On-Base Champion: Todd Stottlemyre (.306 OBP)
A couple months after Watson was traded to the Giants in the 95-96 offseason, the Cardinals found their silver slugger replacement when they traded for Stottlemyre from the Oakland A’s. Stottlemyre fared much better on the mound than Watson, compiling a 35-29 record with a 3.77 ERA.
Prior to joining St. Louis, Stottlemyre had only two plate appearances to his name – a postseason walk for Toronto in 1993 and a strikeout for the A’s in 1995. Despite the lack of professional hitting experience, Stottlemyre maintained a respectable .230 average during his time in St. Louis, never hitting below .226 in a season, and his 9.0% walk rate is the second best among the pitchers who qualified for this list. His strong walk rate coupled with a 30.2% strikeout rate suggests the lefty-hitter/righty-hurler may have had a real approach at the plate, which is more than most pitchers can say.
Before getting to the team’s offensive MVP, here are a few honorable mentions who I found interesting for one reason or another:
Kip Wells would have led Cardinals pitchers with an 87 wRC+ if I lowered the qualifier to 50 plate appearances. St. Louis was the only place Wells eclipsed even a 36 wRC+ and he managed only more two hits in his career after leaving the Cardinals in 2008.
While Jason Marquis earned a reputation as a pitcher who raked by hitting .292 and .310 in his first two years in St. Louis in 2004/2005, he managed a measly 8 wRC+ and .174 average in 472 plate appearances from 2006 on.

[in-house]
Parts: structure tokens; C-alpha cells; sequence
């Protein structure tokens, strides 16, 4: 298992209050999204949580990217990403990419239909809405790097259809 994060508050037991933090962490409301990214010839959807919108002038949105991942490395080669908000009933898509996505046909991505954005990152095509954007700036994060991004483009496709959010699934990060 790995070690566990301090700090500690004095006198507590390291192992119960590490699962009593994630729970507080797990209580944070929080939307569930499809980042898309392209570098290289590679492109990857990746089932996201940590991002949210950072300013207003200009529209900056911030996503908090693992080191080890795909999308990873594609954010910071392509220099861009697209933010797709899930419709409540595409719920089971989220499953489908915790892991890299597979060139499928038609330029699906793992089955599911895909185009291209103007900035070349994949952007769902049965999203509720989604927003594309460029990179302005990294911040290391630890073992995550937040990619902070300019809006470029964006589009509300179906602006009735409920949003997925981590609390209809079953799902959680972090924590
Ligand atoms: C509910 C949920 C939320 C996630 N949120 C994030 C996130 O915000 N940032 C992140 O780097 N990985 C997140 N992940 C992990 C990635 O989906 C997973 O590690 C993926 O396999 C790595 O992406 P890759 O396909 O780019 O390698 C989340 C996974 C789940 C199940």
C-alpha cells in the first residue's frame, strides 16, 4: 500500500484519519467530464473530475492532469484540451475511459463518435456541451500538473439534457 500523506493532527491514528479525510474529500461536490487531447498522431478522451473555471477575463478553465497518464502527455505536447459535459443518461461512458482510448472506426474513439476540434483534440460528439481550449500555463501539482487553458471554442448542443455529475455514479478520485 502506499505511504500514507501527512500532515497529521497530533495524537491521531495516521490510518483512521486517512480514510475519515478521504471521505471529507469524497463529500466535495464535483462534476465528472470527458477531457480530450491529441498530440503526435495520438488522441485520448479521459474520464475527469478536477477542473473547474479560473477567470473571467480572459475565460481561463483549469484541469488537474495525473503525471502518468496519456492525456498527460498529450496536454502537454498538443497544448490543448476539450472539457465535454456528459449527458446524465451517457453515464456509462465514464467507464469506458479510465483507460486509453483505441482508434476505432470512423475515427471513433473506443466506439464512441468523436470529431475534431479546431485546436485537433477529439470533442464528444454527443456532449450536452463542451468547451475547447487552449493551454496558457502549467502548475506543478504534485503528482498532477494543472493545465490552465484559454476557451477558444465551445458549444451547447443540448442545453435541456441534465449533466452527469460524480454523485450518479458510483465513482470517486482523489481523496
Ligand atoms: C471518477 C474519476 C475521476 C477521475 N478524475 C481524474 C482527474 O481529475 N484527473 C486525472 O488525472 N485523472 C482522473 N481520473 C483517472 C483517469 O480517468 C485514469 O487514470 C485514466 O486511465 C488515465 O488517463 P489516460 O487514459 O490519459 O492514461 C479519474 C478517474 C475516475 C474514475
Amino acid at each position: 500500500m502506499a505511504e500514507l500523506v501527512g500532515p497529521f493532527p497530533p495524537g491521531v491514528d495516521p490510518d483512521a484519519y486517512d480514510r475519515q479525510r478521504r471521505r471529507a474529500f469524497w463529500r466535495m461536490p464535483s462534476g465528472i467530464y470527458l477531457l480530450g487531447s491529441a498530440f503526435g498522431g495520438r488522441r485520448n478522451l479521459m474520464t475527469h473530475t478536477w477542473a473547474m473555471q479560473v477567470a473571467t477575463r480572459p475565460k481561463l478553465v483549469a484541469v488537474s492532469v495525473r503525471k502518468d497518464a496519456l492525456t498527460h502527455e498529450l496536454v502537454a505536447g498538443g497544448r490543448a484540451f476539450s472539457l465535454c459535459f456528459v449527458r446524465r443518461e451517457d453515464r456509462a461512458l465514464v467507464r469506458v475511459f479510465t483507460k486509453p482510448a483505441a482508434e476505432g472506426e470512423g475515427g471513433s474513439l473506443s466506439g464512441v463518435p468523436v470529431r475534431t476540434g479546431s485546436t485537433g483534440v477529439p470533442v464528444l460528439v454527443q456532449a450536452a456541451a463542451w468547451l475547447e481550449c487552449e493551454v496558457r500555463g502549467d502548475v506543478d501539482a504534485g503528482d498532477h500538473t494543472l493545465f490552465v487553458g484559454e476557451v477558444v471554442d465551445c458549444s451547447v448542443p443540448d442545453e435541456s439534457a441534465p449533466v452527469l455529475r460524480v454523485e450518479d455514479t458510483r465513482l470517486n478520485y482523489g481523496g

Brett Tomko (71 wRC+) and Braden Looper (56 wRC+) both rank in the team’s top ten. I’m not sure why I remember Brett Tomko, who only played for the Cardinals in 2003 (maybe he was stuck on the roster in MVP Baseball 2004?), but Braden Looper was one of my favorite guys in MLB The Show starting in 2006 for some reason.
Most Valuable Player: Bob Gibson
Bob Gibson launches his first career postseason home run in Game 7 of the 1967 World Series. The bomb extended the Cardinals lead to 3-0 en route to a 7-3 win. Bob Gibson tossed a complete game to earn his third win of the series.
What couldn’t Bob Gibson do? Go to the leaderboard and sort by almost any offensive stat you want, and Bob Gibson probably leads it. Home runs? 24, exactly twice as many second place Bob Forsch (12). For good measure, he added two more in the postseason. Runs scored? 132, or 56 more than second-place Forsch. His 144 RBI are 65 more than Forsch (poor Bob Forsch, this would just be an article about him if Gibson was never a Cardinal). Gibson finished his career with 13 steals, six more than the next best pitcher. Hell, Gibson just stepped up to the plate 1,489 times (486 more than Bob Forsch, of course). Unsurprisingly, Gibson’s 7.8 fWAR as a position player leads the team. Oh yeah, he was a decent pitcher too.
Since the end of World War II, Cardinals pitchers have accumulated 9.2 fWAR as position players, the highest among all teams due to a combination of defensive prowess and offensive aptitude. The Cardinals have, for a long time, been credited for building rosters that fit their home stadium. They deserve credit for constructing pitching staffs to fit their league, too.
Credit to @cardinalsgifs for his incredible work on the gifs and cover art, and digging around to help find these videos.